DIVEST FROM INHUMANE PRIVATE PRISONS
"Prisons do not disappear problems, they disappear human beings. And the practice of disappearing vast numbers of people from poor, immigrant, and racially marginalized communities has literally become big business."
- Angela Y. Davis, "Masked Racism" (1998)
Refuge(e) is a 15 minute documentary film that traces the incredible journey of two refugees, Alpha and Zeferino. Each fled violent threats to their life in their home countries, made the long, dangerous trip across most of the Western hemisphere to the US/Mexico border, and presented themselves at the border asking for political asylum only to be incarcerated in a for-profit prison in Cibola County, New Mexico for months on end without having committed any crime. They represent thousands more like them who can't tell their stories, and their fight for freedom and the right to live calls into question the nature of our immigrant detention system.
Nationwide, over 50,000 immigrants are detained in ICE detention centers - the highest number in this country’s history. Over 70% are detained in for-profit prisons. Many are refugees who have fled almost certain death in their home countries, only to be detained in deplorable conditions - often for many months or sometimes even years - while they await their asylum hearings.
Private prisons are a horrifically inhumane approach to incarceration. Widely recognized as a form of modern slavery, they center profit over the public interest and are built on a legacy of deeply entrenched racism. Numerous deaths from easily preventable causes have been documented of immigrants detained in these conditions.
The movement to divest from private prisons has a long successful history of pressuring cities, universities, and other major entities to pull their money out of this draconian system and has recently been gaining a lot of traction. Campaigns in cities like Seattle, Portland, and New York have all resulted in huge prison divestment victories. Faith communities like the Pension Board of the United Methodist Church—the largest faith-based pension fund in the U.S.— divested of all its private prison holdings, worth $1 million. Universities including Columbia, Georgetown, and the University of California, as well as the California State Teachers’ Retirement System (CalSTRS), have divested from for-profit prison companies CoreCivic and GEO Group over their human rights abuses of migrants and other detainees. Since January 2019, 7 of the 14 banks that underwrite the loans for private prison companies have made firm commitments to end financing to the industry. These include: JP Morgan Chase, Wells Fargo, Bank of America, SunTrust, BNP Paribas, PNC and FifthThird Bank.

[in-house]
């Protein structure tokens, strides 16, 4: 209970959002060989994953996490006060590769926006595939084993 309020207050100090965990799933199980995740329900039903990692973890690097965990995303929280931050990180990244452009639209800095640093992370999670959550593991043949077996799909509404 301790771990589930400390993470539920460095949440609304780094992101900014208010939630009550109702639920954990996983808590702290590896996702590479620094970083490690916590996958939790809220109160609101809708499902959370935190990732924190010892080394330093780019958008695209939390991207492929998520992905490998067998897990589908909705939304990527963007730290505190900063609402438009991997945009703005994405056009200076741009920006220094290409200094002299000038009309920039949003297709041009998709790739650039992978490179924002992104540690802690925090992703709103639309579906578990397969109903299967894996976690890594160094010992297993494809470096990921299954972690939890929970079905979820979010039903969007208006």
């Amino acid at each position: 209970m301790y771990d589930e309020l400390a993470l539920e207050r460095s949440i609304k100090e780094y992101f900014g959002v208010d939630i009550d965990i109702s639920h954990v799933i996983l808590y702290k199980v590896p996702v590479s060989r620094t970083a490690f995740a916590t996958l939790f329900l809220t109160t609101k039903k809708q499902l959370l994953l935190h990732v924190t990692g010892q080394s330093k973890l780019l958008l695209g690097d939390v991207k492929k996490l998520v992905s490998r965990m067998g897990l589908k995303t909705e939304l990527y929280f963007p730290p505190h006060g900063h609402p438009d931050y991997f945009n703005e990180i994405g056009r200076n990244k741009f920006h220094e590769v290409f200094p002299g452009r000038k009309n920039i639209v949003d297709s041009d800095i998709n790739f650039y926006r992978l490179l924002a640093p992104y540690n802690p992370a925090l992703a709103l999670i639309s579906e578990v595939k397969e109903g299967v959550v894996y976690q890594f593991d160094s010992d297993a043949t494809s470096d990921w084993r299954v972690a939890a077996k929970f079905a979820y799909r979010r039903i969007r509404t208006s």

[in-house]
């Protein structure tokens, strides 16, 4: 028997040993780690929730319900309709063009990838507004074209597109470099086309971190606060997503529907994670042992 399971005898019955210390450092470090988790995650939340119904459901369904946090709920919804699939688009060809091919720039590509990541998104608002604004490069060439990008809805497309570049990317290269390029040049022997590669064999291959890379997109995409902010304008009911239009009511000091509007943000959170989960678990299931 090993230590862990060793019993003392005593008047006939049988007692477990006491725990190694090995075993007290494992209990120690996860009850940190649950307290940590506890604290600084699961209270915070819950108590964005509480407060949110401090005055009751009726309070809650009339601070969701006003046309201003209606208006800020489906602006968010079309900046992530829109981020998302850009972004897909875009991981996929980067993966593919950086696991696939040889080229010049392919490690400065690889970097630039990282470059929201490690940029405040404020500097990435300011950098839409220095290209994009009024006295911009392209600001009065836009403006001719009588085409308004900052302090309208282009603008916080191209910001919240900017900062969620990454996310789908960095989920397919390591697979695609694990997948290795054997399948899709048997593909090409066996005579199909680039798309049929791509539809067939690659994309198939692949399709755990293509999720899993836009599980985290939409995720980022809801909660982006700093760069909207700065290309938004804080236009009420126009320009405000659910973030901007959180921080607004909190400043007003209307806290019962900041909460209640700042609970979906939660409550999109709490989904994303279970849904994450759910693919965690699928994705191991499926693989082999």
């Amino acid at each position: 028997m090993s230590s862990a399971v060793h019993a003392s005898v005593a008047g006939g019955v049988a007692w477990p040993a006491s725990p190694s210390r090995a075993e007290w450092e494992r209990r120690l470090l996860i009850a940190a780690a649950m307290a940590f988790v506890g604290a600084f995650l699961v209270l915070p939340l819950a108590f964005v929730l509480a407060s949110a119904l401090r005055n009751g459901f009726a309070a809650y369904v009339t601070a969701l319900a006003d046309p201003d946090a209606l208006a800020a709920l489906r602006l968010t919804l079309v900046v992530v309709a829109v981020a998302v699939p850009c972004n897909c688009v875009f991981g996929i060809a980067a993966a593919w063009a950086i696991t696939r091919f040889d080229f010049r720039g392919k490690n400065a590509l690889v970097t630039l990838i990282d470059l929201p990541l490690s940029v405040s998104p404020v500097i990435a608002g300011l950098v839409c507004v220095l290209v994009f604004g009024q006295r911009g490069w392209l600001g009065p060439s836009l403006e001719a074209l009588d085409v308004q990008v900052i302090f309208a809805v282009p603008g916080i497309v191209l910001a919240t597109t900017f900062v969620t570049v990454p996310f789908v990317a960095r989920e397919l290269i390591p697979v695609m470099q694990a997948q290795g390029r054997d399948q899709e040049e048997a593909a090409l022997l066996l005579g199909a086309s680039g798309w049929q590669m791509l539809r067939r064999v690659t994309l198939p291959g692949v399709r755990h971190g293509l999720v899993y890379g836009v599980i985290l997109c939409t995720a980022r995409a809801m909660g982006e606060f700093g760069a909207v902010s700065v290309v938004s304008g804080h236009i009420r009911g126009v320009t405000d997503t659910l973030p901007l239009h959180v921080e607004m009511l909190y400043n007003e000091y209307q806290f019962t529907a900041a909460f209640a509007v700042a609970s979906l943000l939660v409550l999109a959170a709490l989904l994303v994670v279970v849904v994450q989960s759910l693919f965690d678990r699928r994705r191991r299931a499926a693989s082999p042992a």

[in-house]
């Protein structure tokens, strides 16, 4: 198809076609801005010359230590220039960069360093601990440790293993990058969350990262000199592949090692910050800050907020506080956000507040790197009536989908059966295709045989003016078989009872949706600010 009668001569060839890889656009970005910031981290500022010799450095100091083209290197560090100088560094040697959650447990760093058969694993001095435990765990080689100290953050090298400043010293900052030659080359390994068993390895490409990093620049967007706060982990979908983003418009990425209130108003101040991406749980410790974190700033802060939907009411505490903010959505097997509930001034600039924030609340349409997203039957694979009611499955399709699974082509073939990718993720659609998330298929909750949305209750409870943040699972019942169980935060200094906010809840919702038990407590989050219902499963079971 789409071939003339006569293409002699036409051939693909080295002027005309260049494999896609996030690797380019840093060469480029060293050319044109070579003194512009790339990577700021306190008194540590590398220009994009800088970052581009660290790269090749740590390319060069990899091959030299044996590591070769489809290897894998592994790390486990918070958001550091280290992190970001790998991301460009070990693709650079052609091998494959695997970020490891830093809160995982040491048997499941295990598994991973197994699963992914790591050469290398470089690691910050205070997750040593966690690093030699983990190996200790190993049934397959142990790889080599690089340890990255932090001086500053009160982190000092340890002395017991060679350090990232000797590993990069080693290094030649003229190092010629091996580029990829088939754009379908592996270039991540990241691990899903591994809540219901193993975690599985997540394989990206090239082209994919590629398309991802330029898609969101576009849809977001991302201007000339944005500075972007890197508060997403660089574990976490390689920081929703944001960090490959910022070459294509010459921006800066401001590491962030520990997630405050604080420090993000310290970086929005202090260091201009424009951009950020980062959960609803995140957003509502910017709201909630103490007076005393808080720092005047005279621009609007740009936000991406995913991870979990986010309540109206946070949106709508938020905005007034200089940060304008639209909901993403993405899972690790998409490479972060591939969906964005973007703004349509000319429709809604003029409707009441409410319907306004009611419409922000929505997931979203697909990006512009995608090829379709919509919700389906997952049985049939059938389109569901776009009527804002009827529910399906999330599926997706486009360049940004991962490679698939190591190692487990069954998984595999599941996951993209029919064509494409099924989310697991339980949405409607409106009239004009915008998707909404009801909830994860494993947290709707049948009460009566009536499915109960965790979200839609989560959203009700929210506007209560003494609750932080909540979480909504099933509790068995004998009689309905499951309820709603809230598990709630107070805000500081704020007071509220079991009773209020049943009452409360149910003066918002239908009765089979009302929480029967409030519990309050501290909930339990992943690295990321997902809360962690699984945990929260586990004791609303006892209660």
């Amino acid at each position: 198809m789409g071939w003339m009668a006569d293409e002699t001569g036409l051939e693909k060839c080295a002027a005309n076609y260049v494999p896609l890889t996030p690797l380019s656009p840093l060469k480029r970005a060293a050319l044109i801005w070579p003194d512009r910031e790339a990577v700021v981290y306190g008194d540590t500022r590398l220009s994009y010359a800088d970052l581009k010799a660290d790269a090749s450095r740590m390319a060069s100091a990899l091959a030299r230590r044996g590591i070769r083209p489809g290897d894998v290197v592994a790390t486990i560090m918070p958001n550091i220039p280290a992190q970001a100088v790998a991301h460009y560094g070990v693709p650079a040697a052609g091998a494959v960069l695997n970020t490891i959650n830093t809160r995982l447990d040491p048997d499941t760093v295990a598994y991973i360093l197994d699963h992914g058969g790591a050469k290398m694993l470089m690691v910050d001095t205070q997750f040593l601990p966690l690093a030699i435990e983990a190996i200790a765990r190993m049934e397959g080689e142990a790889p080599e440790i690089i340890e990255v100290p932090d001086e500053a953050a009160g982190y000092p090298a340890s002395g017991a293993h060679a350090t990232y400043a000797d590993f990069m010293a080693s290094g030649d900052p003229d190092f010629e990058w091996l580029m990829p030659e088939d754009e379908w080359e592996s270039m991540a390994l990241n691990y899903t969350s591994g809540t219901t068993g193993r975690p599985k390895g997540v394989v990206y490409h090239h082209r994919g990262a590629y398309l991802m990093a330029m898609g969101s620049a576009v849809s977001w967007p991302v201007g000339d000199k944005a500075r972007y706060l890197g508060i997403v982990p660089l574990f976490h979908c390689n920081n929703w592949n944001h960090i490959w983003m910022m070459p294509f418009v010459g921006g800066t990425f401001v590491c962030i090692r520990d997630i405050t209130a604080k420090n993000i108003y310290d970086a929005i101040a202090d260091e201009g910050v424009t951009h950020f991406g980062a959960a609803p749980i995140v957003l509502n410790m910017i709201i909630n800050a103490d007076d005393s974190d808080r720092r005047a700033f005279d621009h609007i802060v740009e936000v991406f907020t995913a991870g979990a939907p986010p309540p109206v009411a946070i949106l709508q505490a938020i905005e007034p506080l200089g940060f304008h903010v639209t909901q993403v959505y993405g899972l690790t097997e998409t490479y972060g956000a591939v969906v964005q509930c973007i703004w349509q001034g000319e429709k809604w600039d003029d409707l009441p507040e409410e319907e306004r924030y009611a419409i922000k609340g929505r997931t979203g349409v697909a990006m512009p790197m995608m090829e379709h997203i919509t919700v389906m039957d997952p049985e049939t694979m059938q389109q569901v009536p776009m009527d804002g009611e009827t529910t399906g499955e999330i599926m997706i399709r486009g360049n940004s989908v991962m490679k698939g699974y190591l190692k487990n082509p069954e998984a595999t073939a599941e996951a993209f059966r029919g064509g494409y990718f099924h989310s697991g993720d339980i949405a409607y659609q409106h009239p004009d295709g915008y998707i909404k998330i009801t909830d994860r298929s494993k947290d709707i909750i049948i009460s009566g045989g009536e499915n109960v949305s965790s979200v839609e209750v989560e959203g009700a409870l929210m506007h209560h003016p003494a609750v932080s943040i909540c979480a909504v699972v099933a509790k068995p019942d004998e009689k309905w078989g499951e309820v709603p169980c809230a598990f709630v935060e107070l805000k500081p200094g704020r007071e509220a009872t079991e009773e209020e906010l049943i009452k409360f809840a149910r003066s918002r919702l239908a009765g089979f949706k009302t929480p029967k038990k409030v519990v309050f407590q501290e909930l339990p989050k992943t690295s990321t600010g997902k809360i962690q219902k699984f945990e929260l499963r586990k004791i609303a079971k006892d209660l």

Divestment from private prisons is a powerful way to take action around the inhumane incarceration of refugees. Check out the resources available here, talk to your community about how you’d like to take action, and contact us to join the movement to divest from private prisons.
Prison Divest SFDP is a special project of the SANTA FE DREAMERS PROJECT. Santa Fe Dreamers Project provides free legal services to immigrants to promote economic empowerment, community development, family unity, and liberation from detention. Our work is centered around the belief that supporting immigrants makes our whole community stronger.
The bulk of the information on this website comes from the organizations Freedom to Thrive and RealMoneyMoves. RealMoneyMoves works with high-net worth individuals to make finance a tool for social justice and Freedom to Thrive (formerly Enlace) has been steadily building a national grassroots movement for divestment from private prisons for over 10 years. We are deeply indebted to them for their years of hard work and the incredible resources they have developed to guide communities and individuals through the divestment process.